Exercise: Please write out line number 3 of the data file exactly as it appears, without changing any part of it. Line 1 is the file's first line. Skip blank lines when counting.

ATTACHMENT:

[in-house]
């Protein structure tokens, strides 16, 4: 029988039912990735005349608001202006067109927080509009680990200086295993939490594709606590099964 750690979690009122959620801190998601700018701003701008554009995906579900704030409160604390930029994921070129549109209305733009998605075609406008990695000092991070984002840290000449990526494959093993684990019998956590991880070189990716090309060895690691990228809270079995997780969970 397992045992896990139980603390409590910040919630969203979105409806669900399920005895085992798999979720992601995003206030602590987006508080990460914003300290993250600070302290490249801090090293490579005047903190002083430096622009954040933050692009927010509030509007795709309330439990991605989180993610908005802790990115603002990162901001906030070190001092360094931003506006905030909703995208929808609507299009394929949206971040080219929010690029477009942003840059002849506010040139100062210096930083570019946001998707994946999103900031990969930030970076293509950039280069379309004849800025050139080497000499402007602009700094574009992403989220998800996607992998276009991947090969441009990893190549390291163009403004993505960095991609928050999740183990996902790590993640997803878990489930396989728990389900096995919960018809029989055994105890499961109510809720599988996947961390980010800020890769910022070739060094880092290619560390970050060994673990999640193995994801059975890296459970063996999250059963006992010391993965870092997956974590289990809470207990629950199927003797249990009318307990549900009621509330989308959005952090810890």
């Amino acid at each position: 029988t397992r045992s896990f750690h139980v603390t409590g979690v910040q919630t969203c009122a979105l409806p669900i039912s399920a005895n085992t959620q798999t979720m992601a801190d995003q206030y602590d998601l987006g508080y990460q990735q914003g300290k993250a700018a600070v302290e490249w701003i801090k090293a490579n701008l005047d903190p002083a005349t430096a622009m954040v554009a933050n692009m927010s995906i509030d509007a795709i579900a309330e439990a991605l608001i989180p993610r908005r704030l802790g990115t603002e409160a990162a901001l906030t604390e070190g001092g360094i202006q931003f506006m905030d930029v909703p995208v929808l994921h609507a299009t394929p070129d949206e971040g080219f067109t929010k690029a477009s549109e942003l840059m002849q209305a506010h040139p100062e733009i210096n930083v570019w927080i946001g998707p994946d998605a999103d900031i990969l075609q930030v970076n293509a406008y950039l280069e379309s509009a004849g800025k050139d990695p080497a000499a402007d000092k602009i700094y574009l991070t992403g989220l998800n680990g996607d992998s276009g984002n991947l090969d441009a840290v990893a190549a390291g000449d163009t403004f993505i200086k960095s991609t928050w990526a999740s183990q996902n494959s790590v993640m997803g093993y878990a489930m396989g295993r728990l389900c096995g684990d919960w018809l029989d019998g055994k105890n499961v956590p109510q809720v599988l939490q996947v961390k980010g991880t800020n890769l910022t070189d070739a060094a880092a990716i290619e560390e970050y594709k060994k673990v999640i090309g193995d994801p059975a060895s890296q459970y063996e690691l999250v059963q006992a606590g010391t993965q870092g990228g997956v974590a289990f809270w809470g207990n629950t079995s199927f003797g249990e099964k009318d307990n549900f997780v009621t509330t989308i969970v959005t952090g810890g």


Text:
């Amino acid at each position: 029988t397992r045992s896990f750690h139980v603390t409590g979690v910040q919630t969203c009122a979105l409806p669900i039912s399920a005895n085992t959620q798999t979720m992601a801190d995003q206030y602590d998601l987006g508080y990460q990735q914003g300290k993250a700018a600070v302290e490249w701003i801090k090293a490579n701008l005047d903190p002083a005349t430096a622009m954040v554009a933050n692009m927010s995906i509030d509007a795709i579900a309330e439990a991605l608001i989180p993610r908005r704030l802790g990115t603002e409160a990162a901001l906030t604390e070190g001092g360094i202006q931003f506006m905030d930029v909703p995208v929808l994921h609507a299009t394929p070129d949206e971040g080219f067109t929010k690029a477009s549109e942003l840059m002849q209305a506010h040139p100062e733009i210096n930083v570019w927080i946001g998707p994946d998605a999103d900031i990969l075609q930030v970076n293509a406008y950039l280069e379309s509009a004849g800025k050139d990695p080497a000499a402007d000092k602009i700094y574009l991070t992403g989220l998800n680990g996607d992998s276009g984002n991947l090969d441009a840290v990893a190549a390291g000449d163009t403004f993505i200086k960095s991609t928050w990526a999740s183990q996902n494959s790590v993640m997803g093993y878990a489930m396989g295993r728990l389900c096995g684990d919960w018809l029989d019998g055994k105890n499961v956590p109510q809720v599988l939490q996947v961390k980010g991880t800020n890769l910022t070189d070739a060094a880092a990716i290619e560390e970050y594709k060994k673990v999640i090309g193995d994801p059975a060895s890296q459970y063996e690691l999250v059963q006992a606590g010391t993965q870092g990228g997956v974590a289990f809270w809470g207990n629950t079995s199927f003797g249990e099964k009318d307990n549900f997780v009621t509330t989308i969970v959005t952090g810890g």